Dr. Haag-Molkenteller on implications of vibegron phase 3 EMPOWUR extension study

Overactive bladder continues to be a major issue that negatively impacts the quality of life for urologic patients around the globe. Fortunately, the new drug vibegron (Gemtesa) continues to show promise in clinical trials for treatment of this condition.

Results of the recent phase 3 EMPOWUR extension study1 demonstrated efficacy and safety of vibegron in patients who suffer from overactive bladder, reports Cornelia Haag-Molkenteller, MD, PhD. Haag-Molkenteller is a chief medical officer at Urovant Sciences, Inc in Irvine, California.

Please discuss the background of the study.

This is another analysis of our EMPOWUR phase 3 study for vibegron , which is an approved treatment for overactive bladder. The first study results were published in 2019. And then we published several sub analyses, including in elderly patients, which is another very important aspect for overactive bladder. This analysis now combined the objective response of the parameters of overactive bladder as micturition frequency, which means how often you go to the bathroom in 24 hours, urge incontinence and urgency, which is one of the leading symptoms, and the patient response to the treatment. The patient voice is very important as well.

What were the findings of this study? And were any of them surprising to you?

First of all, we were very happy with our efficacy and safety results from the EMPOWUR study with the 75 mg of vibegron . This study, of course, showed and confirmed that the patient also perceives the so-called 'objective treatment effect' of their micturition frequency, urgency, [and] urge continence themselves as an improvement, which I think is very important because next to objective parameters, which you gather on the bladder diary, it's also important to hear the patient's voice—how the individual who is being treated feels about the improvement of their symptoms, and feels about the treatment benefit they're receiving. So, this analysis of this publication confirms the link between efficacy and the patient perception, and that the results are actually meaningful to the patients as well.

How will the results of this study impact your company’s clinical development programs for overactive bladder?

I am a chief medical officer of a pharma company. So, we lead the clinical development of drugs. We will always continue to include the patient's voice in our clinical development programs, which means we will have patient-reported outcomes, [or] PROs, in our clinical studies. The individual patient is very important to us at Urovant. So, how the individual patient responds to treatment is very important, and how they feel about the treatment is very important to us as we develop new drugs.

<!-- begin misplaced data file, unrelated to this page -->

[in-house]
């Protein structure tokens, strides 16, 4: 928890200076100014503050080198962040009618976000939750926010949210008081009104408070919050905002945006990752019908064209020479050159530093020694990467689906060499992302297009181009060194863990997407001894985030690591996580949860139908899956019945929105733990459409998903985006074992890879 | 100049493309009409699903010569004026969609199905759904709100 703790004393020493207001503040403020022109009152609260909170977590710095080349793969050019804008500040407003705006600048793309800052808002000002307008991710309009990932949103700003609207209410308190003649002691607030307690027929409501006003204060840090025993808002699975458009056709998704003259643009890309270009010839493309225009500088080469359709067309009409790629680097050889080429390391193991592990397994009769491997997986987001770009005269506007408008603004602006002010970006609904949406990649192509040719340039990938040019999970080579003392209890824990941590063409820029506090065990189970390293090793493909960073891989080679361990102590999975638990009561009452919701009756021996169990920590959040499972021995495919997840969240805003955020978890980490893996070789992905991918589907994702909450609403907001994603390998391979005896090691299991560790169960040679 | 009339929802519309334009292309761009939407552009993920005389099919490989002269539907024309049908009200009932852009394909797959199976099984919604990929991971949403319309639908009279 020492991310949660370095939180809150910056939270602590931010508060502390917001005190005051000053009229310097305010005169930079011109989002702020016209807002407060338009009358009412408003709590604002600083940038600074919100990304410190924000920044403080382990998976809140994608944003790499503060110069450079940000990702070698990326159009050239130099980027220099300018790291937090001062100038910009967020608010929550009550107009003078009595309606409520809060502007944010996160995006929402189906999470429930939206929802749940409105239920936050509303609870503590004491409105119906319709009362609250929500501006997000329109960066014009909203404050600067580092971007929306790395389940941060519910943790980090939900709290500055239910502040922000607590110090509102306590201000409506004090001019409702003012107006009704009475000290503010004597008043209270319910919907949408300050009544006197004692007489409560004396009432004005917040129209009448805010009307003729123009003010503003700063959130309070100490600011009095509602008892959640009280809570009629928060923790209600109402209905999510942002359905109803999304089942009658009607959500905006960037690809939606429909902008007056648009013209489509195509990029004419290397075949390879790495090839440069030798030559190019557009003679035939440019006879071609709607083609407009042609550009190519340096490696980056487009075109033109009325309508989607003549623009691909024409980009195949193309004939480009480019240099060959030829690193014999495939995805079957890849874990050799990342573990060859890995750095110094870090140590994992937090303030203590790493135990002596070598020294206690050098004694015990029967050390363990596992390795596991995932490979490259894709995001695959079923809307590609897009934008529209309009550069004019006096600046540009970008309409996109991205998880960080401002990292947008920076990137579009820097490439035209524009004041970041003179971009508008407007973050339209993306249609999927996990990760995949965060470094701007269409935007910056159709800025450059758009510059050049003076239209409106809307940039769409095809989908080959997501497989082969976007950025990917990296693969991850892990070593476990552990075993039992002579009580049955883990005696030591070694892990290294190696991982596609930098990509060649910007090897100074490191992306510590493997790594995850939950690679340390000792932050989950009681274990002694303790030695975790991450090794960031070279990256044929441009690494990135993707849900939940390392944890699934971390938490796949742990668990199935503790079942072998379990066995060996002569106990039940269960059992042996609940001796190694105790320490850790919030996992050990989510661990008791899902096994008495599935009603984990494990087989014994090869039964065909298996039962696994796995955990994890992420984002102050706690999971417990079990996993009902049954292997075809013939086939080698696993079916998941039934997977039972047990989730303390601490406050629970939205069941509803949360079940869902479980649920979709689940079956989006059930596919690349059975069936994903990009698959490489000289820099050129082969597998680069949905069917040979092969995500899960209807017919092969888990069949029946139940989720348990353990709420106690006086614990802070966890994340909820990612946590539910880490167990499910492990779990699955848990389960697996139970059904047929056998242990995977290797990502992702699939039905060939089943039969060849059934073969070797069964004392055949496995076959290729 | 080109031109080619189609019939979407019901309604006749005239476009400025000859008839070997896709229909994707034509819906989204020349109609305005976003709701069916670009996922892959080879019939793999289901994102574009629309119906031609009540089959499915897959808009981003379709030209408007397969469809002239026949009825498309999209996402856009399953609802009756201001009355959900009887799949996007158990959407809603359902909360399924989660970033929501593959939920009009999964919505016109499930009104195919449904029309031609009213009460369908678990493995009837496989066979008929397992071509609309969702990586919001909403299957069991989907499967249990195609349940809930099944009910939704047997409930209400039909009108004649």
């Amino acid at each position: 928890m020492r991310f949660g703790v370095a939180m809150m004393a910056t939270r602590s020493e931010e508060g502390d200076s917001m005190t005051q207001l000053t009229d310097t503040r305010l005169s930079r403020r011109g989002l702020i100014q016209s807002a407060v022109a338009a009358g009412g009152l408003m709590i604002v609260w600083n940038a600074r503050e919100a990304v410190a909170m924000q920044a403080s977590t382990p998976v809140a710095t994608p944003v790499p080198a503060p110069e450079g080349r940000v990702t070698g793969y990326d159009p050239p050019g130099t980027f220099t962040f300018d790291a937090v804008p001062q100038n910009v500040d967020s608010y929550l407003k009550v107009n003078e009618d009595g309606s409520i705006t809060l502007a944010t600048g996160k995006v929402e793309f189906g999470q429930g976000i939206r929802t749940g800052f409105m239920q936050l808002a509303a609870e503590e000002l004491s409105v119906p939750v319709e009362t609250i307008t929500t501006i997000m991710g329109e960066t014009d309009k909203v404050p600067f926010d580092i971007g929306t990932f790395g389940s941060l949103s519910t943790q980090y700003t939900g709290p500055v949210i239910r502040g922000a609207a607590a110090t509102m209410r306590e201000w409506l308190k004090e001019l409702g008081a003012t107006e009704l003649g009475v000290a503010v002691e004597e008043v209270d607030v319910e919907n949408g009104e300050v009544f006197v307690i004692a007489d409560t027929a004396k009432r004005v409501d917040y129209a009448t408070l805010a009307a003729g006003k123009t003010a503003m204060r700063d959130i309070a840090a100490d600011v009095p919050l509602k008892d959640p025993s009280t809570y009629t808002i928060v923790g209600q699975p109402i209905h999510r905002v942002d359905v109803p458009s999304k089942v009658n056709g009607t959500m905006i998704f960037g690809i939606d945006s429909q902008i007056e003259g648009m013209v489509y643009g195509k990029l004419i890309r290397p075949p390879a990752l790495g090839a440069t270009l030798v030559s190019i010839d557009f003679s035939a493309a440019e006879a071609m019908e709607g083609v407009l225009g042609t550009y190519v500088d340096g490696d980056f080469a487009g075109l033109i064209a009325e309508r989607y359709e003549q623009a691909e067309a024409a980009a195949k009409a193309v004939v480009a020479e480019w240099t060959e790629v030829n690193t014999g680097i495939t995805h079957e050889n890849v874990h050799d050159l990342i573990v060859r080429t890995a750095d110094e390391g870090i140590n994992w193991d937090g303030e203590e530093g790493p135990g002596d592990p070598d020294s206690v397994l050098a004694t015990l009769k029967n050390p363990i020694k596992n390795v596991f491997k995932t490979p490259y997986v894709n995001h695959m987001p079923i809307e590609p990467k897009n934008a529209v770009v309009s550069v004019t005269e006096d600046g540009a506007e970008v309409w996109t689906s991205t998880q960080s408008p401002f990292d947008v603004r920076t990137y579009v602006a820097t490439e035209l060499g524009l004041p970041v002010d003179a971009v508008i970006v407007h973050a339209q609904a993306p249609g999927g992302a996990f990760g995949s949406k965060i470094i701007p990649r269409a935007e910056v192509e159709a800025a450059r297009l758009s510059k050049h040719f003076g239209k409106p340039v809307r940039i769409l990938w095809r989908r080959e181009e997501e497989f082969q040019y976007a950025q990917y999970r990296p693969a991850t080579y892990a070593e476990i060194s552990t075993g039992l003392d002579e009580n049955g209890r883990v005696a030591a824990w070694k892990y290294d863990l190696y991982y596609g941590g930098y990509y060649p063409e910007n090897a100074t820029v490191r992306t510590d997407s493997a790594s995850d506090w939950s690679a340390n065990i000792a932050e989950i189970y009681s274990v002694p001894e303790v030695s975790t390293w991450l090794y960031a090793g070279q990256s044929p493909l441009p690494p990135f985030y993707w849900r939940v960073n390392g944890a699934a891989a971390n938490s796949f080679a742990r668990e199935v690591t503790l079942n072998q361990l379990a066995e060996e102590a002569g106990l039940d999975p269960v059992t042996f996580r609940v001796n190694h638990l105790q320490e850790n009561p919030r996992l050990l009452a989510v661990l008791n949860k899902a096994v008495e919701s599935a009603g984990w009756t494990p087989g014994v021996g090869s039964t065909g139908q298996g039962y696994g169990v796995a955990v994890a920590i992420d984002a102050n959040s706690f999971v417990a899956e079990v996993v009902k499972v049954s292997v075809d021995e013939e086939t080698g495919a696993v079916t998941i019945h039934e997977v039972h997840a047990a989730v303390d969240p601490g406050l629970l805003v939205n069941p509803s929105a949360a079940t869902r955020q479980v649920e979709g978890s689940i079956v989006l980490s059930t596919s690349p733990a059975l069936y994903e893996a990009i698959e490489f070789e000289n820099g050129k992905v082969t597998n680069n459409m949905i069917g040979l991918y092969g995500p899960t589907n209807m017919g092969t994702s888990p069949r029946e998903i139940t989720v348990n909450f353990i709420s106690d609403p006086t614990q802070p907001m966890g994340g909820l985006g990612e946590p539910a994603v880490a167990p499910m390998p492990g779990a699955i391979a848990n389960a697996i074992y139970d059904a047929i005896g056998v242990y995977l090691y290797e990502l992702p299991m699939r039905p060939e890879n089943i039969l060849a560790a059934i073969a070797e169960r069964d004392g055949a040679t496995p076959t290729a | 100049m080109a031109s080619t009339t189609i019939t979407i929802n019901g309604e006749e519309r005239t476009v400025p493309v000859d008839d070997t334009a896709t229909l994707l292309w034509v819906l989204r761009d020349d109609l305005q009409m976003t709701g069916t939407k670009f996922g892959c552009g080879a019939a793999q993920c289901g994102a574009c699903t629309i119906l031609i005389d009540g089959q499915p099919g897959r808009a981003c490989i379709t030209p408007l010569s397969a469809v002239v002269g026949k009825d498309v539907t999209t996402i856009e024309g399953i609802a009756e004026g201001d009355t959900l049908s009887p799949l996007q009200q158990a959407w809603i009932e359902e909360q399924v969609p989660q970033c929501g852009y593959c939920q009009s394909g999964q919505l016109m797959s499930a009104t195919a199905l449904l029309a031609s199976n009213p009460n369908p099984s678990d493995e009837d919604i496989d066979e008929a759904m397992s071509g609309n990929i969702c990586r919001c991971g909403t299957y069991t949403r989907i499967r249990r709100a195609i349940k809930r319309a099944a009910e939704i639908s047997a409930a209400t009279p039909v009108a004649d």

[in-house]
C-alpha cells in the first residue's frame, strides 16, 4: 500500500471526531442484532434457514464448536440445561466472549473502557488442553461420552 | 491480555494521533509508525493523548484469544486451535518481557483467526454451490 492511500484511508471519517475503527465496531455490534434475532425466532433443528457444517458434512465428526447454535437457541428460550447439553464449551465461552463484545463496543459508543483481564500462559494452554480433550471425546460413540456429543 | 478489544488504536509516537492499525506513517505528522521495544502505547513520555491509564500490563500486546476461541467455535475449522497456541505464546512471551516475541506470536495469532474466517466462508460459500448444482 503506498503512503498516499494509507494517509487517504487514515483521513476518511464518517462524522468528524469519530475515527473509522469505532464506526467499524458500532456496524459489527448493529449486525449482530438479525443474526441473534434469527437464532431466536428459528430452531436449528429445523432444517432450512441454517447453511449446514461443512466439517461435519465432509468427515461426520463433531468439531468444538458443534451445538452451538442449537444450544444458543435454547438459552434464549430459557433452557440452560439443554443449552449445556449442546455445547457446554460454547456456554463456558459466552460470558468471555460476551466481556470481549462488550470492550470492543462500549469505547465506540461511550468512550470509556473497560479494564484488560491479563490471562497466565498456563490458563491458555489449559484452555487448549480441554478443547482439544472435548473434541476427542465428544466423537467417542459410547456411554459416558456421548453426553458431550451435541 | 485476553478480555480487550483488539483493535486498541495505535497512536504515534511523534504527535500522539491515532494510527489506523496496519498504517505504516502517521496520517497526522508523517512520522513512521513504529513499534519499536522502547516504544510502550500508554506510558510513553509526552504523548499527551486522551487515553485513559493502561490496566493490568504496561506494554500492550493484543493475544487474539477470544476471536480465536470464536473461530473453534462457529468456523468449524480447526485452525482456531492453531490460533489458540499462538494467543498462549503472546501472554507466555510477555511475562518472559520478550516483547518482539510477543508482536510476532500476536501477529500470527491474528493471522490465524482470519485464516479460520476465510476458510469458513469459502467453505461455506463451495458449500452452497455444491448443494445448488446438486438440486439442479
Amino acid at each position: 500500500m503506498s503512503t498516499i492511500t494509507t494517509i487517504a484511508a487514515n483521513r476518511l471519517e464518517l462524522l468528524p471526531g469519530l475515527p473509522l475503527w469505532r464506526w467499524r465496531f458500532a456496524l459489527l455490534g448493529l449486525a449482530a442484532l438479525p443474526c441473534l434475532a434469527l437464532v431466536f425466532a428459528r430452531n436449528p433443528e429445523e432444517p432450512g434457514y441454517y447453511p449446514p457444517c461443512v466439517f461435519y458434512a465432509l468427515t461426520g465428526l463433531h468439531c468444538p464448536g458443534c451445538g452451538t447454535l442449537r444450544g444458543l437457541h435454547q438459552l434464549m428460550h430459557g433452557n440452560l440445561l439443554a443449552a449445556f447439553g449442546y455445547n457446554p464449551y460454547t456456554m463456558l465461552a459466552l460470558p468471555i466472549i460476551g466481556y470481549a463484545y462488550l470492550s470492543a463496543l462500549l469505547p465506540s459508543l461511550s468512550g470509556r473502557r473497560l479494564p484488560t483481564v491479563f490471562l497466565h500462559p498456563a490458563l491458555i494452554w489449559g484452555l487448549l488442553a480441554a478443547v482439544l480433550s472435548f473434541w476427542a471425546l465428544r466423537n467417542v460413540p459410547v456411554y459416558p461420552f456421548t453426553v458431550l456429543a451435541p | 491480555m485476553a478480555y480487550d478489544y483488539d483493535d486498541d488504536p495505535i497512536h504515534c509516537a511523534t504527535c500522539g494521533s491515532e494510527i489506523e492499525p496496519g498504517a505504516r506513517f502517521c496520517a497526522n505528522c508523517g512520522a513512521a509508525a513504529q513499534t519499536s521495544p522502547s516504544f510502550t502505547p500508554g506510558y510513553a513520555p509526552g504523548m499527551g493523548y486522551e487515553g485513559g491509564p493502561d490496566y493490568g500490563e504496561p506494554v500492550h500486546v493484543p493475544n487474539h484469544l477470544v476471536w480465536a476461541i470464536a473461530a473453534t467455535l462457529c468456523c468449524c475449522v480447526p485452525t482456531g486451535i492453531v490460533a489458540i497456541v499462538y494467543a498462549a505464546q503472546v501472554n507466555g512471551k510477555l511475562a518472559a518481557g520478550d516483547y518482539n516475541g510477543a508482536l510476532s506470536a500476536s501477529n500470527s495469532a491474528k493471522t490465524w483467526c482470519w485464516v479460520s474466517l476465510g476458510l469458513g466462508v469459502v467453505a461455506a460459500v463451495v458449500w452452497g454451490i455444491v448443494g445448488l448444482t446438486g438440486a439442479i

Is there further research on this topic planned? And if so, what will its focus be?

We will continue to read the patient feedback, and we will even focus more on meaningful patient-reported outcomes where the patient can really voice their opinion with the collection of the study results. We will always have, of course, efficacy and safety in a clinical study, but also the patient’s voice and what the treatment means to the patients or individuals. It’s not one group. It’s an individual person. We really strive to approach them as individuals and keep that in mind when we design our clinical studies because we want the patients to really benefit from the treatment and live their life to their fullest.

What is the take-home message for the practicing urologist?

I think for overactive bladder, the practicing urologist will employ the so-called ‘bladder diary.’ They will collect the objective symptoms, which as I said, were micturition frequency, urge incontinence, and urgency in overactive bladder. However, I do believe that all urologists do listen to their patients. It is important to ask the patient how they feel about the treatment. Do they feel that it really helps them? And when they see the results, of course, that is very important. This combination of the objective parameters of the patient's voice and what the treatment means to the patient is extremely important also for a treating urologist or urogynecologist prescribing medications for overactive bladder.

Is there anything else you feel our audience should know about this topic?

As I said before, integrating the patient's voice and what the treatment means to the patient next to objective parameters for any treatment, I think, is extremely important. Patients are human beings, and they're individuals. We need to understand what the treatment [means] to them as individuals, and how they perceive the benefit of the treatment.

Reference

1. Staskin D, Frankel J, Varano S, et al. Once-daily vibegron 75 mg for overactive bladder: Long-term safety and efficacy from a double-blind extension study of the international phase 3 trial (EMPOWUR). J Urol. 2021 May;205(5):1421-1429. Doi: 10.1097/JU0000000000001574. Epub 2020 December 28.